IT on automatic pilot

By Steve Alexander, InfoWorld |  Software

HERE'S A SHOCKER: IT departments are using software to automate -- themselves. It helped Walter Weir get a handle on IT projects at the University of Nebraska. Cheri Tell says Eaton figured out which programmers were doing a good job. And Bob Gupta says Esco saved $250,000 a year by automating software code changes.

These IT departments are improving their efficiency, turning around projects faster, measuring programmer effectiveness better, and saving money with new software tagged "technology chain automation" or TCA. Some users say TCA helps measure project progress, eliminate development bottlenecks, and rank project priority, all in a more proactive way than traditional project management software.

TCA tools are still new enough that their track record is scanty, says Colleen Niven, vice president of enabling technologies at Boston-based AMR Research. Niven believes that TCA' s big contribution is that it helps IT departments do a better job of controlling workflow than do other methods.

Technology chain automation

Users say that new technology chain automation helps IT departments do a better job of controlling workflow than was previously possible with project management software.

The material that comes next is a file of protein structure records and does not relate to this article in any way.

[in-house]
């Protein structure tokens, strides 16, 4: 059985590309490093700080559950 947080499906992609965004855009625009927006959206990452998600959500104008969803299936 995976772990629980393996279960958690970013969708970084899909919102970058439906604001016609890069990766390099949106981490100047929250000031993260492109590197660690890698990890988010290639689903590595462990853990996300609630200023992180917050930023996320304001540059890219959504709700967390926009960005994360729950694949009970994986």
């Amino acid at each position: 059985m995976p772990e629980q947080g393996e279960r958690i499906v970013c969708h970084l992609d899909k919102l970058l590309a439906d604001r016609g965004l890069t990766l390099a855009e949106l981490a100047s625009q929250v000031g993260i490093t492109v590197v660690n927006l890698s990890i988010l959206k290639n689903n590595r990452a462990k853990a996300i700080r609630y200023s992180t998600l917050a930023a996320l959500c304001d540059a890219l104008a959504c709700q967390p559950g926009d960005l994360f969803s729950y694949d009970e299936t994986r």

1. Forecasts IT project requirements, including labor hours

2. Defines project value based on complexity, strategic objectives, and number of end-users to be affected

3. Sets schedule for IT project

4. Automatically sends e-mail to solicit action approval from supervisor

5. Updates IT department on project status

Source: Steve Alexander

Niven also says that TCA software from companies such as Kintana of Sunnyvale, Calif., IntelliCorp of Mountain View, Calif., and ProSight of Portland, Ore., helps automate the business processes of an IT department's daily work. Components are as simple as generating automatic e-mails to a supervisor when approval is needed. Other parts are complicated and subjective, such as assigning comparative values to different IT projects for prioritization and then dividing projects into groups -- such as high and low complexity -- to be monitored separately.

When automation drives project management, IT managers need to "take care that they don't invest more in the tool and feeding the tool than the value of the tool's feedback," says Stan Johnson, associate executive director of Information System Associates at the UCLA Anderson School, in Los Angeles.

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